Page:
Twitter bots, including thousands originating in Russia and Iran, as well as those created in the United States, were a much more active presence than previously known during last year's midterm elections.
More than 15,000 Twitter accounts identified as robots used the #ivoted hashtag on Election Day, according to a new study, which came from the University of Southern California's Information Sciences Institute and a Swiss researcher. In virtually every U.S. state, more than a fifth of those posting about the elections on Twitter in the weeks before Election Day were robots.
In contrast, Twitter released findings last week that focused mainly on foreign efforts. Days before the midterms, Twitter made a splash when it confirmed it had removed 10,000 bots pretending to be Democrats.
Between Oct. 6 and Nov. 19, nearly two weeks after Election Day, the researchers behind Monday's report identified more than 200,000 bots posting about the midterm elections, compared to about 750,000 humans.
The new figures are included in a report published by researchers who collected and analyzed millions of Twitter posts, and in a subsequent study to be released in the coming days.
The research provides more detail about interference operations that Twitter said on Thursday were found to originate within Iran, Venezuela and Russia.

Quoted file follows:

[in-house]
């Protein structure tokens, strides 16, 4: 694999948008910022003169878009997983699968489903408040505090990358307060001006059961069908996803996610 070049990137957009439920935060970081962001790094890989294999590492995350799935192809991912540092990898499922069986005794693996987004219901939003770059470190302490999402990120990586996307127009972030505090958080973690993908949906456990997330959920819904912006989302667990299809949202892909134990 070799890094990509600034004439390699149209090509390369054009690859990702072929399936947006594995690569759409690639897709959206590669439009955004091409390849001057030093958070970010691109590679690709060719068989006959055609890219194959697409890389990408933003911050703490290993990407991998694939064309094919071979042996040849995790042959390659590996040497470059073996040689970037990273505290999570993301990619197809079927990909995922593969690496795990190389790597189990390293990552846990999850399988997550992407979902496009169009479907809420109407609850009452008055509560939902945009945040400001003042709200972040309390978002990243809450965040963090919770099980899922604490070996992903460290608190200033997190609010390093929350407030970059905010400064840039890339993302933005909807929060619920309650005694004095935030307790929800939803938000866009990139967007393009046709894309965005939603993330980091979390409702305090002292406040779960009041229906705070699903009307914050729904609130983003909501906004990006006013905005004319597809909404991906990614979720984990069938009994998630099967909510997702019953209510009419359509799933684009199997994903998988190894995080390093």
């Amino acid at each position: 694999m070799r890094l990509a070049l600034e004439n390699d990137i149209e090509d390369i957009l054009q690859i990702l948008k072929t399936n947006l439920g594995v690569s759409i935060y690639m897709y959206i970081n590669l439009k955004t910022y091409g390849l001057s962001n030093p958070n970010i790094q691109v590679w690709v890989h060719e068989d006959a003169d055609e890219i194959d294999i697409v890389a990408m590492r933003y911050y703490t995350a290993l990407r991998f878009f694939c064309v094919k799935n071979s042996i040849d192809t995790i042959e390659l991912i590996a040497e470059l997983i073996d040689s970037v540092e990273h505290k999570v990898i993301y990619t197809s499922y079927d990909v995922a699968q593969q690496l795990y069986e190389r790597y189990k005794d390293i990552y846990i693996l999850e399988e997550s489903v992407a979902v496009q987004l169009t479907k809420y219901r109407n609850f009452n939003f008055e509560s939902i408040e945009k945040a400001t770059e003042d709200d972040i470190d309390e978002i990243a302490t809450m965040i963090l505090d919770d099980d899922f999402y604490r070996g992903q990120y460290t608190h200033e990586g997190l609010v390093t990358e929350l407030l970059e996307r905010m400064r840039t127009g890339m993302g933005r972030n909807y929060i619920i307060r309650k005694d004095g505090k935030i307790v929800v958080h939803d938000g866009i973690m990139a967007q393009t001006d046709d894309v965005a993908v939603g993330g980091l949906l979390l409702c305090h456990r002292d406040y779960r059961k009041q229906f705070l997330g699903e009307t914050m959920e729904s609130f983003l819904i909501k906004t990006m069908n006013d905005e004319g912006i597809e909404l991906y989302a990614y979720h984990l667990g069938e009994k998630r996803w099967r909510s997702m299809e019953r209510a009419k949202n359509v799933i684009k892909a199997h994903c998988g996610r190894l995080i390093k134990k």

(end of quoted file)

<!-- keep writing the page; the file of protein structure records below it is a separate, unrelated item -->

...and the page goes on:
Thousands of those bots could be traced to Russia and several hundred could be traced to Iran, according to Emilio Ferrara, one of the study's four authors and the principal investigator in the Machine Intelligence and Data Science group at USC's Information Sciences Institute.
Still, much of the bot activity appeared to originate in the United States or had no clear provenance, he said. External researchers do not have as much information as Twitter and law enforcement about where accounts originate.
In a statement for this story, Twitter spokesman Ian Plunkett called the company's report the "the single source of truth from our side on the election." The Department of Justice declined to comment, and the Department of Homeland Security did not respond to a request for comment.
In August, Twitter, Facebook and Alphabet, Google's parent company, removed hundreds of accounts tied to Iran ahead of the midterm races. Two reports prepared for the U.S. Senate and released in December found that Russia used every major social media platform to interfere in the 2016 presidential election.
Disinformation will be in the spotlight in the coming months as Twitter and other platforms seek to avoid a repeat of 2016, in which the Russian government amplified American cultural divides using deceptive social media practices. The companies are working to prevent fake actors from using their services while protecting the ability of their human users to express political viewpoints.